Employers Duty to Prevent Sexual Harassment in the Workplace

Last week, the Government published its response to the consultation carried out in 2019 which explored the law surrounding sexual harassment in the workplace.

Despite the existing legal protections in place, there have been many examples and publications about continued experiences of sexual harassment in the workplace and this has not gone unnoticed. The Government has now confirmed that clear standards and expectations must be implemented to reflect the ‘modern workplace’ which has changed drastically since the COVID 19 pandemic and proposed that an additional mandatory duty on employers is required to prevent this unwanted conduct.

We have set out, below, a summary of the outcome to this consultation.

The Consultation

The consultation was designed to primarily consider the following points:

  1. The duty on employers to implement preventative measures to protect workers from harassment.
  2. How to strengthen the existing laws on harassment by third parties?
  3. Are interns adequately protected by the Equality Act 2010 (“the Act”)?
  4. The extension of employment tribunal time limits.

The Response

The consultation concluded that a positive duty should be introduced on employers to take “all reasonable steps” to prevent workplace sexual harassment. The expectation is that this duty would encourage employers to adopt a proactive approach and cultivate a workplace culture which benefits all employees. It is proposed that this duty is accompanied by a Statutory Code of Practice developed by the EHRC to allow an employer to accurately assess whether they have taken “all reasonable steps” to comply with their duty to prevent sexual harassment in the workplace.

The response to the consultation also confirmed that specific protections should be introduced against harassment by third parties which would impose liability on an employer when an employee is subject to harassment by, for example, a customer or a member of the general public. The employer’s defence to this would be whether they took “all reasonable steps” to prevent such harassment.

It was also considered whether to introduce protections to interns. It was found that interns were likely to already be protected by the current legislation. However, the consultation response specifically noted that protections would not be extended to volunteers as to do so would have undesirable consequences on all parties such as the potential of creating significant liabilities for particular smaller organisations reliant on volunteers. There was also a general presumption that any reasonable employers would have an effective anti-harassment policy in place which covers staff at all levels, ranging from agency workers to employees, to ensure a safe working environment.

Finally, the response considered the time limit for bringing discrimination claims under the Act. At present, there is a 3 month time limit to bring a claim (save for claims relating to equal pay) which is extended under the ACAS processes and may be extended further at the discretion of an Employment Tribunal in particular circumstances. The response proposes an extension of the time limits for bringing discrimination claims to 6 months. This would be to ensure the Employment Tribunal process more accurately reflects how sexual harassment cases are appropriately handled in the modern workplace. The response also noted that there was evidence this would not only have a positive impact on sexual harassment cases, but also cases relating to pregnancy and maternity.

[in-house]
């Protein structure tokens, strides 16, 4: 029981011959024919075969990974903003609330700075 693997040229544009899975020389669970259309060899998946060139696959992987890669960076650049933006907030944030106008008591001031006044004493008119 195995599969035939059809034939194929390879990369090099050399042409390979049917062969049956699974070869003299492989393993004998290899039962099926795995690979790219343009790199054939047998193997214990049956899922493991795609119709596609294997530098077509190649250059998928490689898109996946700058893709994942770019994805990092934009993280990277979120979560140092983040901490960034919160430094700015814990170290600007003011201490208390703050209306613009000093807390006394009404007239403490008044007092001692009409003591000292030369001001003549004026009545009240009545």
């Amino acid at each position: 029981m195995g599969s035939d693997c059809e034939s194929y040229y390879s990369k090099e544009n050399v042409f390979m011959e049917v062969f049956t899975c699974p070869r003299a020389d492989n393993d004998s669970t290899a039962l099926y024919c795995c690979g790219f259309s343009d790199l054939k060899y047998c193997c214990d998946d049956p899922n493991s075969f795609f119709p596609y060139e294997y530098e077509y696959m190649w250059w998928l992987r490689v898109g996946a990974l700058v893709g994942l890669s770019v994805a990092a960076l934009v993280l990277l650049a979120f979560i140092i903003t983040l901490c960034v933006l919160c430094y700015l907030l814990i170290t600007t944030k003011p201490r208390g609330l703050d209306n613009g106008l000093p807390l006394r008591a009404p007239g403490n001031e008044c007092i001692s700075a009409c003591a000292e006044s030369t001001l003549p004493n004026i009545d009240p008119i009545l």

The response concludes that there are steps to be taken to ensure a legal framework exists to support employees and imposes a duty on employers to include additional protections for those who are victims of sexual harassment.

Next Steps

We wait to see whether the Government will take forward these proposals from the consultation and change the Act. While the existing legislation gives protection to employees, there is always room for improvement and this is a critical area that the law must protect. Further guidance from the Government will be needed on exactly how employers will have to operate to ensure they have taken “all reasonable steps” but we anticipate that this will include clear policies and processes, training and regular publication of what employers are doing to make sure that employees are protected.

Click here to see our ‘Employment Law Figures 2021’ which includes basic figures, time off work, living wage, minimum wage and tax rates.








This reflects the law at the date of publication and is written as a general guide. It does not contain definitive legal advice, which should be sought as appropriate in relation to a particular matter.

Alistair McArthur
Partner, Head of Employment
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This reflects the law and market position at the date of publication and is written as a general guide. It does not contain definitive legal advice, which should be sought in relation to a specific matter.

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